Broken ankles, or ankle fractures, are one of the most common causes of ankle pain. They’re also one of the most common bone fractures. Treatment for broken ankles depends on the fracture. More serious fractures require ankle surgery. It can take weeks or months for you to recover from an ankle fracture.
A broken ankle, or ankle fracture, is one of the most common causes of ankle pain. An ankle fracture happens when you break one or more bones in your ankle joint.
Your ankle joint consists of your tibia, your fibula and your talus. Your tibia is the big bone in your lower leg and is sometimes called your shinbone. Your fibula is a smaller, thinner bone in your lower leg. The lower ends of your fibula and tibia come together and butt up against your talus. Your talus is the main link between your leg and your foot.
You can break one or more ankle joint bones at the same time. The more bones you break, the more serious the injury. Serious fractures require ankle surgery. It can take several weeks to two years to fully recover from a broken ankle.
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It’s not always easy to know if that pain in your ankle means your ankle is sprained or broken. And if your ankle is broken, you probably won’t know if you’ve broken more than one bone until your healthcare provider can take a look.
Here are some symptoms you might experience if you have a broken ankle:
It would be difficult and painful to walk on a broken ankle. Beyond that, walking on a broken ankle could damage your tendons and ligaments supporting your ankle.
Most people break their ankles after taking a direct hit on their ankle. They might fall hard, or be struck by something that caused their ankle to break. Here are some ways that an ankle fracture can happen:
A sprained ankle happens when you stretch or damage your ankle ligaments through overuse or injury. Think of a piece of elastic that’s been through one too many cycles in the washer and dryer. You can have an ankle sprain because you have a broken ankle, but a sprained ankle won't cause your ankle to break.
Your healthcare provider has several tests they use to diagnose ankle fractures and determine the extent of your injury. Tests your provider might use to examine your fracture can include:
There are several types of ankle fractures affecting different parts of your ankle. Ankles are complicated. They’re made up of three bones and four ligaments, each doing a different job to keep your ankle in good working order. Here are the different types of ankle fractures:
When you’ve hurt your ankle, it can be hard to tell if you have a stress fracture or a bone fracture.
A stress fracture is a tiny crack in your bone. Generally speaking, you have a stress fracture if the pain in your ankle gets worse over time. A bone fracture is when a fracture changes the shape of your bone.
Ankle fracture treatment depends on factors such as the number of ankle bones broken. Not all broken ankles require surgery, but all broken ankles require some level of care to heal.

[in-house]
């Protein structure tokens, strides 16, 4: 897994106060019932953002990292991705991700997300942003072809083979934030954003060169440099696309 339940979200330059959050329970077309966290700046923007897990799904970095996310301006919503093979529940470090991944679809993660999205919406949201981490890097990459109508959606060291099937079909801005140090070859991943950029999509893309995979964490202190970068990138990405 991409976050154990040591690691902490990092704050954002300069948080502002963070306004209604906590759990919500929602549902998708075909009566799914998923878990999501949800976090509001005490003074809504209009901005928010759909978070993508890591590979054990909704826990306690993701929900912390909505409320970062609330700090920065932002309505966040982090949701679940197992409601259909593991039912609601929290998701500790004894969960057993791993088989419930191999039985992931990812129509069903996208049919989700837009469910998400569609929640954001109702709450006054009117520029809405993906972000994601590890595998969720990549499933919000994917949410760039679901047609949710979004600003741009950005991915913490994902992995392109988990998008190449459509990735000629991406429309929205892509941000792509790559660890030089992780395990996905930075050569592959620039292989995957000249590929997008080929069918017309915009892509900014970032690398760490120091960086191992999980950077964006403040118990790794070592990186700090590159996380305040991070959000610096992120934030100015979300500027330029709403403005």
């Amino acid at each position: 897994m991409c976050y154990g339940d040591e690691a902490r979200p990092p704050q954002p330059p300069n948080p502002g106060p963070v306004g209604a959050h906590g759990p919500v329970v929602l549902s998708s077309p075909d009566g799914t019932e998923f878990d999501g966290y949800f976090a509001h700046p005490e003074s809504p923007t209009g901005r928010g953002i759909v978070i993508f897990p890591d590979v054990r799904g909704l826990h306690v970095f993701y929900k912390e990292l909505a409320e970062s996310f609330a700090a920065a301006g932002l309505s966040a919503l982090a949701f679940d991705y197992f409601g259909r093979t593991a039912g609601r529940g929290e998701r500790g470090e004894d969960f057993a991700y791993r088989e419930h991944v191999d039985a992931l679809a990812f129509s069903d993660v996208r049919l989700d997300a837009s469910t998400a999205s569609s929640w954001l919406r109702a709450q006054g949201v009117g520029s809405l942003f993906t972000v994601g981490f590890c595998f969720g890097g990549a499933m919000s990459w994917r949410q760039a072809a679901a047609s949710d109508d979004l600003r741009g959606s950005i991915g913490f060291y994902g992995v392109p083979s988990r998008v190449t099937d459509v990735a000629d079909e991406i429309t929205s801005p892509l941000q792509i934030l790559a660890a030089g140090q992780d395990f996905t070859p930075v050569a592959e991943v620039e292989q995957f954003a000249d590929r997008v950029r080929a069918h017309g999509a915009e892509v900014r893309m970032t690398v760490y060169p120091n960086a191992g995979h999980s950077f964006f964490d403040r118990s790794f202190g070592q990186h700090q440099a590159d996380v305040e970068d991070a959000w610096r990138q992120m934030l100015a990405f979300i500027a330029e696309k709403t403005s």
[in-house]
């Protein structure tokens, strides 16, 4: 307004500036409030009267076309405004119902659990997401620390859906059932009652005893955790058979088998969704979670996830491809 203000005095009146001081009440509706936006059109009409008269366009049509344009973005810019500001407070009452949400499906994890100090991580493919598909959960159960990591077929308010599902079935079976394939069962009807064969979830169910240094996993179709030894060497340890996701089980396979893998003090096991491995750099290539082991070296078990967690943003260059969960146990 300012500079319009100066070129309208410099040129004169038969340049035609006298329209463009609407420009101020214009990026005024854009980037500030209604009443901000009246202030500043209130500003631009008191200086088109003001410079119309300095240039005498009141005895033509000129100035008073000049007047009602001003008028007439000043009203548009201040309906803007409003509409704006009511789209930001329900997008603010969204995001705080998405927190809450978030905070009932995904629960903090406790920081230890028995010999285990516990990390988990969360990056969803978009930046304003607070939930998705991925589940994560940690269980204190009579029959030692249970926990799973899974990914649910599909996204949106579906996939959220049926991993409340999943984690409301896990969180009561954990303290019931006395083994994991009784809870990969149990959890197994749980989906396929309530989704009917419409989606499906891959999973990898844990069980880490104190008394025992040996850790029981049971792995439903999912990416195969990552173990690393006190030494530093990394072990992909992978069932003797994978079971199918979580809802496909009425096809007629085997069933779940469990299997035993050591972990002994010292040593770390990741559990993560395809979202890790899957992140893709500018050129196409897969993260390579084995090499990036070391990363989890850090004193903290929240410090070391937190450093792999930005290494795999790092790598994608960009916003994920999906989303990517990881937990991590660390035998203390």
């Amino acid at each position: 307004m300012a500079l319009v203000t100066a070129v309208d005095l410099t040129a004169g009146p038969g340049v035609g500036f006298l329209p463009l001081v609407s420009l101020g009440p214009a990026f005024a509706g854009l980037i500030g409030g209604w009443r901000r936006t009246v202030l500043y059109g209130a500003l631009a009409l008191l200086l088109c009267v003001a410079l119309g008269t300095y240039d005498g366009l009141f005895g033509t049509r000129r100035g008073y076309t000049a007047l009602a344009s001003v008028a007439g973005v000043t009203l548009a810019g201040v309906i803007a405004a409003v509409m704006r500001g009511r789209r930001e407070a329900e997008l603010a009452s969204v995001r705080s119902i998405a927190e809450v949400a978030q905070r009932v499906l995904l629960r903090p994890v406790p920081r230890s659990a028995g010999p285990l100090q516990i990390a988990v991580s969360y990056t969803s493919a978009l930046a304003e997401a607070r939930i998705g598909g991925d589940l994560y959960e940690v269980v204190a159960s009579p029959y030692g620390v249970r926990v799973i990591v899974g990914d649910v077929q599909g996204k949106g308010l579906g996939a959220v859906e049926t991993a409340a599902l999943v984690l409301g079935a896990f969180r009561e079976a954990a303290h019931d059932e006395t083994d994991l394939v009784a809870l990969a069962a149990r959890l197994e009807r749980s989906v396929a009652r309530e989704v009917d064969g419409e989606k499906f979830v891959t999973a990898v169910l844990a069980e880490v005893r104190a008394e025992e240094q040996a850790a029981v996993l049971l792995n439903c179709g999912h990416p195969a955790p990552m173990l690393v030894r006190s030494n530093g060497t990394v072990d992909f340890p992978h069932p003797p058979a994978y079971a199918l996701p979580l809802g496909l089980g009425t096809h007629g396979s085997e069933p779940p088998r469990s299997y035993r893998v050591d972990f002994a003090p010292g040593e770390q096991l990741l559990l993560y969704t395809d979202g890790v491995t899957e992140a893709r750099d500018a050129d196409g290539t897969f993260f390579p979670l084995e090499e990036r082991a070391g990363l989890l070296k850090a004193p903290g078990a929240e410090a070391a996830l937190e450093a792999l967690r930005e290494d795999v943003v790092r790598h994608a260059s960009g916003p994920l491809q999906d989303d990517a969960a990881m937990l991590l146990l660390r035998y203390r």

You probably won't need surgery if you have a stress fracture. You might need a brace or cast to support your ankle while it heals. More serious ankle fractures require reduction or surgery.
Reduction is when healthcare providers manipulate your ankle to line up the ends of your broken bones. You’ll receive local anesthesia to numb your ankle.
Ankle fractures are treated with surgery called open reduction internal fixation (ORIF). In ORIF, surgeons open up your injured ankle and line up the ends of your broken bones. They might also install metal plates, wires or screws to keep your ankle bones stable while the bones heal.
You'll receive general anesthesia. To prepare for general anesthesia, you should:
Complications can include:
Ankle fractures can take a long time to heal. Recovery depends on how much damage was done when you fractured your ankle. Most people can put weight on their ankle within 16 weeks after surgery. But it can take as long as two years for an ankle fracture to heal completely.
Many ankle fractures happen after traumatic events such as motor vehicle accidents, falling or being injured playing sports.
But you can fracture your ankle simply by taking a misstep while walking, stepping off a curb or stumbling over something in your home. You can limit this kind of risk by:
It takes time for a broken ankle to heal. If you had surgery to repair more than one ankle bone, it could be two years before your ankle is back to normal. If you didn't need surgery, your ankle might heal within 12 to 16 weeks.
An ankle fracture affects your quality of life, regardless whether or not you had surgery. There are several things to consider before you go back to work/school:
Here are typical post-surgery follow up appointments:
You should contact your healthcare provider or go to the emergency room if you have:
A note from Cleveland Clinic
It's important to remember you can re-injure your broken ankle if you move too quickly to resume activities. You might get frustrated or anxious waiting for your ankle to heal. Talk to your healthcare provider about your concerns. They will have suggestions and recommendations about programs and services that might help you.
Last reviewed by a Cleveland Clinic medical professional on 08/02/2021.
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